Politics is the art of the possible, but that means you have to think about changing what is possible, not that you have to accept it in perpetuity.

[ Parent ]
Great idea, very hard first step... (4.00 / 1)
This will be an iterative process, but I think the first step is to get a real understanding of why neoliberals think Race to the Top is a good idea.  You can make a much more convincing argument if you understand their point of view.

For example, I believe statistics that show charter schools to perform no better than public schools would be considered attacking a strawman.  The goal is to use experimentation to find reproducible models that work better.  The fact there are some successes and some failures is both obvious and meaningless.  Let the successes reproduce and the failures die out.

I think there are very strong arguments on why that model isn't very good.  But you have to make that point, not talk past them with what they would call strawman arguments.

I suggest you get yourself a real neoliberal whose an expert on educational policy and have a long, frank discussion.


[ Parent ]
This is not a bad idea (4.00 / 4)
but it can't be the only way to go about it.

Ideologies are not just about express values, they are also about what people take for granted. I think a lot of folks have so soaked up the idea of free markets and competition that they don't realize how heavily this figures in their own thinking.

I think that is part of why neoliberal reformers accuse those who prefer alternative approaches to reform of being anti-reform - they literally cannot conceive of alternative approaches to vouchers, privatization, testing and competition. (The other possibility is that they are lying about their opponents, and I do not believe that is generally the case.)


Politics is the art of the possible, but that means you have to think about changing what is possible, not that you have to accept it in perpetuity.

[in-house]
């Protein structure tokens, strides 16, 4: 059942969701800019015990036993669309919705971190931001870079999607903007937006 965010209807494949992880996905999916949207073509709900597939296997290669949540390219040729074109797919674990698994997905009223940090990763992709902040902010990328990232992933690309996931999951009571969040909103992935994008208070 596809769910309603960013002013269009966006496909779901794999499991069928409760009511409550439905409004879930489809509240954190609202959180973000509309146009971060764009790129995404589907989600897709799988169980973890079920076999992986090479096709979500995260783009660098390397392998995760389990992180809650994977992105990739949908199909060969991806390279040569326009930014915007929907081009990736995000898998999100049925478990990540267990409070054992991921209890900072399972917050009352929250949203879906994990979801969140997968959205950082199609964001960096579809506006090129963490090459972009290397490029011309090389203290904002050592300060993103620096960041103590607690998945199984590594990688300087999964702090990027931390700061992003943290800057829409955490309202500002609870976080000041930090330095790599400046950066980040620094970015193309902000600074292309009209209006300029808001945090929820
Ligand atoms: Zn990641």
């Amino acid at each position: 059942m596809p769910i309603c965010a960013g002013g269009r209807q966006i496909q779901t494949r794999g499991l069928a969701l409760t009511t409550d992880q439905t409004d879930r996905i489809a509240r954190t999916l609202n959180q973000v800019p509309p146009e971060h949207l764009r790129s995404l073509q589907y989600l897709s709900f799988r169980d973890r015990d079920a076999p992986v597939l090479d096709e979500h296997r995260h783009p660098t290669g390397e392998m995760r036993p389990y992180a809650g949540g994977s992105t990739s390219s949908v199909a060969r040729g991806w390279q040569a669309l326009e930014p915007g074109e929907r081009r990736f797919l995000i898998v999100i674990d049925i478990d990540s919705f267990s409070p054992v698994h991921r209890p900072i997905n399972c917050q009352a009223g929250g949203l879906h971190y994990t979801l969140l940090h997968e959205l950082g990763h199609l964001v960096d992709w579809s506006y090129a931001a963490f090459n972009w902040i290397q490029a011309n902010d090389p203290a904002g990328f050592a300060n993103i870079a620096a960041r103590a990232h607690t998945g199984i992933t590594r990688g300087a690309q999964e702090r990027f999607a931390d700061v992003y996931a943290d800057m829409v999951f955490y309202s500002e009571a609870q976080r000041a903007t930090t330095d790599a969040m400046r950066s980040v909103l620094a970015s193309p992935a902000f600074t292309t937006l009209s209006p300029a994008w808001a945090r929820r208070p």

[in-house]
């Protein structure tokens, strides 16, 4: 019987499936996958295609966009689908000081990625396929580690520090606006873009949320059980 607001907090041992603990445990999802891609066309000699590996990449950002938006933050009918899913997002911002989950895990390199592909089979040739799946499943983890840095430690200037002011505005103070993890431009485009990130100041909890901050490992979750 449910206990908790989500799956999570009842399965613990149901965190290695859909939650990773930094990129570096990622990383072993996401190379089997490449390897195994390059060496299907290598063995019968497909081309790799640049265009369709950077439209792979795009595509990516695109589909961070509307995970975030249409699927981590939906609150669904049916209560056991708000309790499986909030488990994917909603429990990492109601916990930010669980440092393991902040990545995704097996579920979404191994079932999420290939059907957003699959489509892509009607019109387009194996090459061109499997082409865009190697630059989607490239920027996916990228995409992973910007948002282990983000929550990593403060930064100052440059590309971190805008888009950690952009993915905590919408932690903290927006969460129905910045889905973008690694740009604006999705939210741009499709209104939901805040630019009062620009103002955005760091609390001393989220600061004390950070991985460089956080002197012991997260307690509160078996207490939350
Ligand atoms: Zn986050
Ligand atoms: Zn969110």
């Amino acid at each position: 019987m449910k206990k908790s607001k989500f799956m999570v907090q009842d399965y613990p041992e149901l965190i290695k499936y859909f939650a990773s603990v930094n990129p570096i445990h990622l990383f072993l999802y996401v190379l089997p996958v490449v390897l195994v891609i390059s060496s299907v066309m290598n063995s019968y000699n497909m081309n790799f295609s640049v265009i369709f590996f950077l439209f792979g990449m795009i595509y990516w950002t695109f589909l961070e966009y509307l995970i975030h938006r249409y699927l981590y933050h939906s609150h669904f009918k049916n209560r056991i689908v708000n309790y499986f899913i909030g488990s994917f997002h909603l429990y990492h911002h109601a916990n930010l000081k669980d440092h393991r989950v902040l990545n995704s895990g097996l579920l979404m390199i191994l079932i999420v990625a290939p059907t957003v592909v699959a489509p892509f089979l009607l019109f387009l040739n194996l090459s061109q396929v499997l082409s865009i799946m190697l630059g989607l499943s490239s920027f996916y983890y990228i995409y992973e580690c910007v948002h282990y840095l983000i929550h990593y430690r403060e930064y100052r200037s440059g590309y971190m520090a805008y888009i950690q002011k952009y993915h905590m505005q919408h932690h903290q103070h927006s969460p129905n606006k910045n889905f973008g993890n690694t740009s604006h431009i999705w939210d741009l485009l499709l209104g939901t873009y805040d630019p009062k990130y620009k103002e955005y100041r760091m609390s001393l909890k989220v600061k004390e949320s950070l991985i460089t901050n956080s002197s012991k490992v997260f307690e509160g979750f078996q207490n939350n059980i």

[ Parent ]
This Is A Very Important Point (4.00 / 1)
The market mania definitely will make neoliberal true believers see the reality-based "it's not working" as a strawman.  That said, I'm not at all sure that a long sitdown with a true believer would be much help to me--though others might profit by it.

Part of this may well be my own imperfect temperament, but part of it is due to what David says.  I think that the logic can be understood from the literature, and the faith cannot be easily shaken from true believers, but may be much easier to shake in those who've simply not thought about it much.

Bottom line:  I think there's a lot of mileage to be made from showing how the "market knows best" argument in education is fraught with problems because of market failures and the like--stuff that folks like Stiglitz and Akerloff have gotten Nobel Prizes for, so that most Democrats can't/won't so easily shrug it off as a conservatives do.

Bottom bottom line:  Whatever else, I heartily agree that it's an iterative process. It's also a group process.  Maybe you'd like to be the one who volunteers for that long sitdown?

"You know what they say -- those of us who fail history... doomed to repeat it in summer school." -- Buffy The Vampire Slayer, Season 6, Episode 3